Because of the association of geishas with Kyoto, there are numerous shops that will help you select and rent traditional garb for the day. We considered doing this, but decided against it. I’m up and down off the floor a lot with my camera, plus frankly we were both probably too big to be able to get clothing. At 5ft10 I was taller than the vast majority of people in Japan, making my travelling friend who stands at over 6 foot tall a veritable giant. For reference, I asked some girls who were dressed up to take a photo with them (the handful of phrases I learned in Japan included “can I take photographs”).

I’m a fair bit larger than them!

But, back to the temples. En route we got various bits of street food. My personal favourite was the pickled cucumber on a stick.

Pickled in rice-wine vinegar with sesame and chilli, it was actually super tasty. It’s something I’ve been meaning to try making at home!

After a bit more walking, we made it to the Kiyomizu-dera Buddhist temple!

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This temple, a UNESCO World Heritage site, was founded in 778 with the above structures built in 1633.

As with many temple sites in Japan, it consists of numerous structures over a large area. The most striking is perhaps the niōmon (gate with guardian statues) and pagoda out front.

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The temple site sits on the hillside overlooking Kyoto.

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Although nowhere near as striking as the views from the Skytree in Tokyo, they were still excellent!

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Annoyingly, I don’t seem to have photos of the main building to hand- They didn’t end up on my Flickr account because it was largely covered in scaffolding at the time. As I’ve said previously, I don’t have access to my photo archives currently. It was a large wooden building, with limited photography allowed inside (as well as no shoes). I don’t mean to be disrespectful by calling the internals a generic Buddhist temple in Japan, but I would say that the outside of the temples was a lot more dramatic than the insides.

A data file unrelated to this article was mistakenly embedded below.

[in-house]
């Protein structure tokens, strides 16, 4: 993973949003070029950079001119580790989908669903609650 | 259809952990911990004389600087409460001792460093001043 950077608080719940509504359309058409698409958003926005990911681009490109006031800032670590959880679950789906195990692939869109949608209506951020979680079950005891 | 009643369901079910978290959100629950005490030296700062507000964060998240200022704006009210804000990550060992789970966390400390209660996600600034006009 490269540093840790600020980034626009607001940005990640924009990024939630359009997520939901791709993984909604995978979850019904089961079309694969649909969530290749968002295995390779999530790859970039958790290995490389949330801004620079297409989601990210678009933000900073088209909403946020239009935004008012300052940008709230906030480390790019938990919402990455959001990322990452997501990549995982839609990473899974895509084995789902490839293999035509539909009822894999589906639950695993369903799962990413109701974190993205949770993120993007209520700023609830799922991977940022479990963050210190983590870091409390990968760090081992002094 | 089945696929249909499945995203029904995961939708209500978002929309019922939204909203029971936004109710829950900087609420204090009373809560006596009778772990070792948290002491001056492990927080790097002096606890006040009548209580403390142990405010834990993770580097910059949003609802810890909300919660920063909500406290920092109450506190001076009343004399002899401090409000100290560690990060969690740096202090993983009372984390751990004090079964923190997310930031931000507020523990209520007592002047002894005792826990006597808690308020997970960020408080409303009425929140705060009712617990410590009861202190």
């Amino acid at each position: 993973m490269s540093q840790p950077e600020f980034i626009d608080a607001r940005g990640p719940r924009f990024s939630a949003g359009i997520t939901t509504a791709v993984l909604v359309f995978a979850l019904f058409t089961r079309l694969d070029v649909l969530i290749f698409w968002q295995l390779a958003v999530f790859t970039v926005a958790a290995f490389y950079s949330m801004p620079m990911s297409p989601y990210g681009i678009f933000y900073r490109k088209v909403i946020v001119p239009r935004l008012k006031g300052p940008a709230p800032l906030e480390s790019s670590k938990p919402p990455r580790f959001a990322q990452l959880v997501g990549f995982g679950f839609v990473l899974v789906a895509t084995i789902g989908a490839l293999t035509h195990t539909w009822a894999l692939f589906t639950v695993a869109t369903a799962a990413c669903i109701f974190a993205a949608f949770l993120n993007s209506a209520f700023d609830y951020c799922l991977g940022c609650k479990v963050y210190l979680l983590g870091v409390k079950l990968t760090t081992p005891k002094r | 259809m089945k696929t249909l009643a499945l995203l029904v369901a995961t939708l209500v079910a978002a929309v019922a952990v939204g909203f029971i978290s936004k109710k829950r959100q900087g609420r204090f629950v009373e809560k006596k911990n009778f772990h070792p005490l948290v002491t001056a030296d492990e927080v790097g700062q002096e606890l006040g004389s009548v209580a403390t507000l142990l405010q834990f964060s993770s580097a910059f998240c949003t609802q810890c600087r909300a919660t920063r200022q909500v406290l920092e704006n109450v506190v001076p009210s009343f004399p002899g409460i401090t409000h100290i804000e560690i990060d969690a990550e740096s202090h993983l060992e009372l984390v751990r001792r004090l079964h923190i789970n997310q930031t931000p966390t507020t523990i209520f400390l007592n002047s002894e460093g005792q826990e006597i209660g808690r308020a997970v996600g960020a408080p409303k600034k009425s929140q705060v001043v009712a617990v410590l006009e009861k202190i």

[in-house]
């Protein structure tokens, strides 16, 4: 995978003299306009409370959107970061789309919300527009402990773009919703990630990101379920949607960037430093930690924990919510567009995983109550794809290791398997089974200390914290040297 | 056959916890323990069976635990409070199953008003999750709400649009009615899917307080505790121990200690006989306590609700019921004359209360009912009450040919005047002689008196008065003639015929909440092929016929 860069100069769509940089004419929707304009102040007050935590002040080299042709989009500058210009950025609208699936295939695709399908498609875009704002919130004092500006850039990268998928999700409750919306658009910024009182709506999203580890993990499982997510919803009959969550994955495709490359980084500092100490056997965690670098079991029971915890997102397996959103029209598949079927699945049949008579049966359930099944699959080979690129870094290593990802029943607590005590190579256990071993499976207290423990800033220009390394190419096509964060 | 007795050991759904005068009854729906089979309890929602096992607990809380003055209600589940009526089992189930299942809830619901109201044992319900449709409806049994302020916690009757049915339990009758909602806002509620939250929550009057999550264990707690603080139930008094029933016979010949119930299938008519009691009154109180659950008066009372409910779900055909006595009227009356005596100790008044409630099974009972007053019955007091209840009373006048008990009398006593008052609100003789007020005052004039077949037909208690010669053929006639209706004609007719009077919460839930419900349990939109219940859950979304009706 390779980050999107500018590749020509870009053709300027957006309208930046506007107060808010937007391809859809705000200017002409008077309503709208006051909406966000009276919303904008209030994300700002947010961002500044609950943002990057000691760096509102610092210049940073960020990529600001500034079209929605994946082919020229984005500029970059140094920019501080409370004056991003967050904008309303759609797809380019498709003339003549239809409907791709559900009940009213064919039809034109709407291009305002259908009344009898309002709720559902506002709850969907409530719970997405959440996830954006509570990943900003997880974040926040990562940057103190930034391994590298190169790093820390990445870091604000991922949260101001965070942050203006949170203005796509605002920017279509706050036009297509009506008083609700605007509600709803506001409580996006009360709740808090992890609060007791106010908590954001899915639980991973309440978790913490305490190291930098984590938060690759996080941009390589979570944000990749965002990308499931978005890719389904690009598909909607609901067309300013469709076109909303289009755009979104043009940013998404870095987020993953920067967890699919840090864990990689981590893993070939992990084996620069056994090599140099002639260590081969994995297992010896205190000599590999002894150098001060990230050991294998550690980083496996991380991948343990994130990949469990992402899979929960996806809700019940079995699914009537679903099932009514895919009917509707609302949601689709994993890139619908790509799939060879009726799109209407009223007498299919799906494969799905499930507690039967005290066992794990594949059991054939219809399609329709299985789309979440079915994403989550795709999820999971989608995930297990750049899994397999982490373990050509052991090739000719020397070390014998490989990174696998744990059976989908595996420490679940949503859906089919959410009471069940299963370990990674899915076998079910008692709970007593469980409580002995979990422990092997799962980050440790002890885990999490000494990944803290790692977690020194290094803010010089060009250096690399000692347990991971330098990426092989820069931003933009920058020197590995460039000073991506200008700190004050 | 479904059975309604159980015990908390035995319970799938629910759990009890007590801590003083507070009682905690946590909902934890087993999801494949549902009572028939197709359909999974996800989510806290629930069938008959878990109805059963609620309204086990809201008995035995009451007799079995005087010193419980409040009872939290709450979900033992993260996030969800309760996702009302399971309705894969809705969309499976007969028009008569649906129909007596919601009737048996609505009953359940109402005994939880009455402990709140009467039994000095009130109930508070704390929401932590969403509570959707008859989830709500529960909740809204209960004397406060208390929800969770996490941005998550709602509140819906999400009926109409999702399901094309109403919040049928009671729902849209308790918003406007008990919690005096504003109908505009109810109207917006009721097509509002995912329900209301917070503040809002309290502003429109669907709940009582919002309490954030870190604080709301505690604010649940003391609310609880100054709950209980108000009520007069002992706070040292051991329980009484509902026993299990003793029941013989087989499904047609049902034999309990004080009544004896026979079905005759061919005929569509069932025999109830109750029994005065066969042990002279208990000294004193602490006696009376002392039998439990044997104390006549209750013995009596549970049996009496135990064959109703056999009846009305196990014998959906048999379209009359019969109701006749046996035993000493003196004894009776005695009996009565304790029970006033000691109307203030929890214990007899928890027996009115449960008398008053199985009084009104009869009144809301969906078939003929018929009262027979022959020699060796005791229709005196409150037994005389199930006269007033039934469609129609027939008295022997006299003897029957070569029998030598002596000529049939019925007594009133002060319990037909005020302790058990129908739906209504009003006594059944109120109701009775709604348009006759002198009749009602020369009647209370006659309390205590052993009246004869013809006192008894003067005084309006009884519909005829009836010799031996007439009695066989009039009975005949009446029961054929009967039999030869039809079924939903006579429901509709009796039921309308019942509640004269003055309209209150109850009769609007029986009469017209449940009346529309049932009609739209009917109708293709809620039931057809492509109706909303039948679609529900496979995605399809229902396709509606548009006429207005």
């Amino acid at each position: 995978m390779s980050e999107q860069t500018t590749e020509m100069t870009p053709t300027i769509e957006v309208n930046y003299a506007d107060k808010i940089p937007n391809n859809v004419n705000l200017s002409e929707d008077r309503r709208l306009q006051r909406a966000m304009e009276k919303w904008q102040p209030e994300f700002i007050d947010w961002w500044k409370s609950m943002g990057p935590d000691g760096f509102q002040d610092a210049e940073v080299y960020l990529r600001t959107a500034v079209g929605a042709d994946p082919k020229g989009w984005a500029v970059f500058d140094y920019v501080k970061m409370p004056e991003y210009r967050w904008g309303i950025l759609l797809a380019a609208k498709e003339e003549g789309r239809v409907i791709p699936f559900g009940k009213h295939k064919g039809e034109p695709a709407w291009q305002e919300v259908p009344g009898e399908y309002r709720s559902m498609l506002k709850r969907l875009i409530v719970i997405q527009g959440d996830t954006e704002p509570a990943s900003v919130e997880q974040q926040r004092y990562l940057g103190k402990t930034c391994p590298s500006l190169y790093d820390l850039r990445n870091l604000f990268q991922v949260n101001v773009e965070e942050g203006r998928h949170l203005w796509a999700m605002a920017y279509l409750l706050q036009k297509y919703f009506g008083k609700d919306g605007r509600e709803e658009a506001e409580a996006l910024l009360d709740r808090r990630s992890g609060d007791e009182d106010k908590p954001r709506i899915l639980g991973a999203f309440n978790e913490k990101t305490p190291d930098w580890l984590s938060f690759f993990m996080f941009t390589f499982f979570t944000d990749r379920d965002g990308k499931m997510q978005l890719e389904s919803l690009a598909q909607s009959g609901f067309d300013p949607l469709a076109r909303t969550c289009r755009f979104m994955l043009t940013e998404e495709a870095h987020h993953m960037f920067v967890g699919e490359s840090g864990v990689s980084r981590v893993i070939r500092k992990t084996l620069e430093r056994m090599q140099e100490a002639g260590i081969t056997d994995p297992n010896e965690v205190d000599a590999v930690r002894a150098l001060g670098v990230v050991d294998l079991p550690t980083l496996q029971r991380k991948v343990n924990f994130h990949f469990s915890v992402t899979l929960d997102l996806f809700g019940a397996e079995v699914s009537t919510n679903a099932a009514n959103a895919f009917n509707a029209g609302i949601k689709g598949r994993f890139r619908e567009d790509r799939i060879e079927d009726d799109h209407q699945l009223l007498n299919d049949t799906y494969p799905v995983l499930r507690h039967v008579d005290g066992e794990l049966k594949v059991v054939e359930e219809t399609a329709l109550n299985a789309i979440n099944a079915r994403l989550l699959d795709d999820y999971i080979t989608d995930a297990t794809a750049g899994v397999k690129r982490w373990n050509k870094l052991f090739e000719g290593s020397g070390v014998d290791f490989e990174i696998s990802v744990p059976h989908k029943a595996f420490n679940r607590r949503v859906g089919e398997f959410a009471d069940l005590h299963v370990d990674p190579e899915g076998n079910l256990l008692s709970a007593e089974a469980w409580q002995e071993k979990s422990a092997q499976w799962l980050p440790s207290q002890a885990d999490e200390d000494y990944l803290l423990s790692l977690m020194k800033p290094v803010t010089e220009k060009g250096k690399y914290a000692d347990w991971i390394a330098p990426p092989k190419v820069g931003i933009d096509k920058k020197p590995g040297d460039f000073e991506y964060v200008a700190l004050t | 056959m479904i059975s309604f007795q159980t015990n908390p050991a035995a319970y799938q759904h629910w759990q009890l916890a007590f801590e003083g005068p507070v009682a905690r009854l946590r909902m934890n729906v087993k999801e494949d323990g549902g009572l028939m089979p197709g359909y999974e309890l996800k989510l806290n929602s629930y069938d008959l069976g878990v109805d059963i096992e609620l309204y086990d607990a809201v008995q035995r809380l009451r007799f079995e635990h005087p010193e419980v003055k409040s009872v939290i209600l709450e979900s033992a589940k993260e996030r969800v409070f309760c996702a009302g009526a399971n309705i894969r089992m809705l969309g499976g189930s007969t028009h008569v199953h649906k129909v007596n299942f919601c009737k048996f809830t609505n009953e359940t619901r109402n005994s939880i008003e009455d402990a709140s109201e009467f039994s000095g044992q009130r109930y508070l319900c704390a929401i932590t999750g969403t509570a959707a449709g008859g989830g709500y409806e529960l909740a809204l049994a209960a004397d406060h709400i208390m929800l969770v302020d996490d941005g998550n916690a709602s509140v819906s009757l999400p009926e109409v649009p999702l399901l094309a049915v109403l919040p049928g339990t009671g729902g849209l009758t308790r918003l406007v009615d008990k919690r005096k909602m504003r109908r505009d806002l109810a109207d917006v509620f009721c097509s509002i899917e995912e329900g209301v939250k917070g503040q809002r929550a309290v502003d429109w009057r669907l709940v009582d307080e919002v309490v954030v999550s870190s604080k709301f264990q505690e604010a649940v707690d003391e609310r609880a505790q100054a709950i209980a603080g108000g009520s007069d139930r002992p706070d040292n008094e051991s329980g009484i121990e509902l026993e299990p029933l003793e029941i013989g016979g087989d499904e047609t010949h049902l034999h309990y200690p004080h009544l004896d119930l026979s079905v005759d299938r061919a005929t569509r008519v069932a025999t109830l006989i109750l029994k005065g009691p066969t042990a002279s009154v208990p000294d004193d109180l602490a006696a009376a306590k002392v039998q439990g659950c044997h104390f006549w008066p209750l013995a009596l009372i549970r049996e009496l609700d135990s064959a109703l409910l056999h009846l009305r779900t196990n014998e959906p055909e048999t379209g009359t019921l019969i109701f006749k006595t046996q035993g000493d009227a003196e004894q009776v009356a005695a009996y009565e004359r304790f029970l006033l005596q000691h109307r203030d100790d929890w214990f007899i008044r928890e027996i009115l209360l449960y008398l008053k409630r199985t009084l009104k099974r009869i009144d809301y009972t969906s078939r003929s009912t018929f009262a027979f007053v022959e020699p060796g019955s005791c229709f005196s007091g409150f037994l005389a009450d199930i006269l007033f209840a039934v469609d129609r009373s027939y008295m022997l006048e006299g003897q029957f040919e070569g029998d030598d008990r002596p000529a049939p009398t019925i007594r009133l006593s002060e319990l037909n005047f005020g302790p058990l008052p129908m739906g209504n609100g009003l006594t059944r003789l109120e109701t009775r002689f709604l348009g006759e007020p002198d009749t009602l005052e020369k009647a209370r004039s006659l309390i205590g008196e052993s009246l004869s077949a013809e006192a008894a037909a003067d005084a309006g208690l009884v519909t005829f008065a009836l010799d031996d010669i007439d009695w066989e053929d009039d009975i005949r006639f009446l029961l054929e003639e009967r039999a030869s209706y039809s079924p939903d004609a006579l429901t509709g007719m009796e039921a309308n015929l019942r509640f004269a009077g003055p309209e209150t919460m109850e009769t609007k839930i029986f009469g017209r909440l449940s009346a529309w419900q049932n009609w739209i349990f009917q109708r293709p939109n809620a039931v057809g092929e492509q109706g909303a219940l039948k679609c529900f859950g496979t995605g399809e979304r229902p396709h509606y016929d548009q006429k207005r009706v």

The large wooden main building is built on to the side of the mountains using wooden struts. The outside balcony was shut off due to the extensive repair works taking place (again, joys of the off season). Interestingly, this location is associated with a Japanese phrase which translates as “to jump off the stage at Kiyomizu”, an equivalent to the English phrase “to take the plunge”. It is said that anyone that can survive the 13 meter plunge from here will be granted a wish. During the Edo period where this was popularised, 234 jumps were recorded with a reported survival rate of 85.4% (which is a lot higher than I would have guessed). For obvious reasons, doing this is now prohibited.

As I said, the site is huge. It features various points of interest, such as the Otowa waterfall.

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Catching and drinking the water here is said to have wish-granting powers; you can see in the edge of the photo the queue, which extends off-frame for quite some distance.